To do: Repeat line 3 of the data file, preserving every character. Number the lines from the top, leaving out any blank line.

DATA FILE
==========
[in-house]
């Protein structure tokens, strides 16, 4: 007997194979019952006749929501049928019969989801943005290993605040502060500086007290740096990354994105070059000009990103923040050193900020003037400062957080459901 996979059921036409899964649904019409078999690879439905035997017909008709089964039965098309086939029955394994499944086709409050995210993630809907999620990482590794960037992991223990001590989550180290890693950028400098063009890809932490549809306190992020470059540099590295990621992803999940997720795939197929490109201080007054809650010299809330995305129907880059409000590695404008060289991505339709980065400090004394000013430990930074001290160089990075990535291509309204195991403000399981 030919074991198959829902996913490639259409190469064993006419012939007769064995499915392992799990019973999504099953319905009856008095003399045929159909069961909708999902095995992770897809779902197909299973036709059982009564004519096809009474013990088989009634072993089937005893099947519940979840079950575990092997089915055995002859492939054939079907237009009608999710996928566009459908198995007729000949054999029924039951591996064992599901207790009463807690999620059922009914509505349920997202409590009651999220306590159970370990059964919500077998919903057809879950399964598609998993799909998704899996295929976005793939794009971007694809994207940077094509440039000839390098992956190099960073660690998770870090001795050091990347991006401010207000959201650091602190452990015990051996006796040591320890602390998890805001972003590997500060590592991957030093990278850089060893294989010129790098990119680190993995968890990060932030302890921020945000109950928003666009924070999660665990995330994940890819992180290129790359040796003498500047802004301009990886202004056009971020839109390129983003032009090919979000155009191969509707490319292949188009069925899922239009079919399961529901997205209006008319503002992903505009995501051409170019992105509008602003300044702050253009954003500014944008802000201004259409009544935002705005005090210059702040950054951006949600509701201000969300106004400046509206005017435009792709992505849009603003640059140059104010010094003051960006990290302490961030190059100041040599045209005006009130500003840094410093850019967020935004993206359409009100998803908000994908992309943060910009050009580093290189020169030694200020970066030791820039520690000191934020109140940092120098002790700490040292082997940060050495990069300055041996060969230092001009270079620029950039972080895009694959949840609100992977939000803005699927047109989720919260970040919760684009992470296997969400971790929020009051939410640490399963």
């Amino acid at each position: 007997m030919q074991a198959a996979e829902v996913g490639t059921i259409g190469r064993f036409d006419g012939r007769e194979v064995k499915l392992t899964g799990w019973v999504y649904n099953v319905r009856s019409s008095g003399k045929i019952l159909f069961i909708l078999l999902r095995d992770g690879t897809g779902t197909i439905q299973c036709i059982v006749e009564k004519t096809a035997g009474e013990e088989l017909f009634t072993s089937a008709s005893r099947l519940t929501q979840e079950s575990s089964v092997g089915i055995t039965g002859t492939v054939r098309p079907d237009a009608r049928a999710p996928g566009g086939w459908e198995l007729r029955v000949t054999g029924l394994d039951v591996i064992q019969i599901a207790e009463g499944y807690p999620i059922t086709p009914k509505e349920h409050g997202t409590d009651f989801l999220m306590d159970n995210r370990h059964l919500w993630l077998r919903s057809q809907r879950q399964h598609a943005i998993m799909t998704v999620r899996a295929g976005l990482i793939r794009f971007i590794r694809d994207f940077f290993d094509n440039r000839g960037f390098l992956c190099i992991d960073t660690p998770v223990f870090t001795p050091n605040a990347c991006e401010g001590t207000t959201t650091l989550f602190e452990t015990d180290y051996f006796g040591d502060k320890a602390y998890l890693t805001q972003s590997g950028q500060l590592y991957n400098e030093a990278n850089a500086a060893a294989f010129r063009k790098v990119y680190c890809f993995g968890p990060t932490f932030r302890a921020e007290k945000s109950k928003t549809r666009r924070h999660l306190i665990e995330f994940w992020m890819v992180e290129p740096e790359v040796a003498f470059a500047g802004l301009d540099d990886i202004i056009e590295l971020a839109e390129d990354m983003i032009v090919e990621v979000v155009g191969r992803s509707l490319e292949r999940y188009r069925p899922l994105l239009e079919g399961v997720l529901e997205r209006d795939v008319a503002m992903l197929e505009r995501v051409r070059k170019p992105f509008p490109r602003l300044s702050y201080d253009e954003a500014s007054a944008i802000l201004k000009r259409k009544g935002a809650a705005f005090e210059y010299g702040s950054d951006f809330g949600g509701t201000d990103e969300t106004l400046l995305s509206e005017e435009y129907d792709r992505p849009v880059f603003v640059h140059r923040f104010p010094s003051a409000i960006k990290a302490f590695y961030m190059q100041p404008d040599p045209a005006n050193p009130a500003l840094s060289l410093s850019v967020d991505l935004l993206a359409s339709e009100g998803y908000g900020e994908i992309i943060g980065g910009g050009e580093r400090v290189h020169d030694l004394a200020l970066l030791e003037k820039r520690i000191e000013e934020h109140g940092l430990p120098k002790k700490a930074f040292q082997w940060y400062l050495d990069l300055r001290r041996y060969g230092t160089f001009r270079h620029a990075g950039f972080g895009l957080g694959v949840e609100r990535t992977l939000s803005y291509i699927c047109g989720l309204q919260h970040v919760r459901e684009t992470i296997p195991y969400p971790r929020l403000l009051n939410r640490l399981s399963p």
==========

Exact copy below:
């Amino acid at each position: 007997m030919q074991a198959a996979e829902v996913g490639t059921i259409g190469r064993f036409d006419g012939r007769e194979v064995k499915l392992t899964g799990w019973v999504y649904n099953v319905r009856s019409s008095g003399k045929i019952l159909f069961i909708l078999l999902r095995d992770g690879t897809g779902t197909i439905q299973c036709i059982v006749e009564k004519t096809a035997g009474e013990e088989l017909f009634t072993s089937a008709s005893r099947l519940t929501q979840e079950s575990s089964v092997g089915i055995t039965g002859t492939v054939r098309p079907d237009a009608r049928a999710p996928g566009g086939w459908e198995l007729r029955v000949t054999g029924l394994d039951v591996i064992q019969i599901a207790e009463g499944y807690p999620i059922t086709p009914k509505e349920h409050g997202t409590d009651f989801l999220m306590d159970n995210r370990h059964l919500w993630l077998r919903s057809q809907r879950q399964h598609a943005i998993m799909t998704v999620r899996a295929g976005l990482i793939r794009f971007i590794r694809d994207f940077f290993d094509n440039r000839g960037f390098l992956c190099i992991d960073t660690p998770v223990f870090t001795p050091n605040a990347c991006e401010g001590t207000t959201t650091l989550f602190e452990t015990d180290y051996f006796g040591d502060k320890a602390y998890l890693t805001q972003s590997g950028q500060l590592y991957n400098e030093a990278n850089a500086a060893a294989f010129r063009k790098v990119y680190c890809f993995g968890p990060t932490f932030r302890a921020e007290k945000s109950k928003t549809r666009r924070h999660l306190i665990e995330f994940w992020m890819v992180e290129p740096e790359v040796a003498f470059a500047g802004l301009d540099d990886i202004i056009e590295l971020a839109e390129d990354m983003i032009v090919e990621v979000v155009g191969r992803s509707l490319e292949r999940y188009r069925p899922l994105l239009e079919g399961v997720l529901e997205r209006d795939v008319a503002m992903l197929e505009r995501v051409r070059k170019p992105f509008p490109r602003l300044s702050y201080d253009e954003a500014s007054a944008i802000l201004k000009r259409k009544g935002a809650a705005f005090e210059y010299g702040s950054d951006f809330g949600g509701t201000d990103e969300t106004l400046l995305s509206e005017e435009y129907d792709r992505p849009v880059f603003v640059h140059r923040f104010p010094s003051a409000i960006k990290a302490f590695y961030m190059q100041p404008d040599p045209a005006n050193p009130a500003l840094s060289l410093s850019v967020d991505l935004l993206a359409s339709e009100g998803y908000g900020e994908i992309i943060g980065g910009g050009e580093r400090v290189h020169d030694l004394a200020l970066l030791e003037k820039r520690i000191e000013e934020h109140g940092l430990p120098k002790k700490a930074f040292q082997w940060y400062l050495d990069l300055r001290r041996y060969g230092t160089f001009r270079h620029a990075g950039f972080g895009l957080g694959v949840e609100r990535t992977l939000s803005y291509i699927c047109g989720l309204q919260h970040v919760r459901e684009t992470i296997p195991y969400p971790r929020l403000l009051n939410r640490l399981s399963p």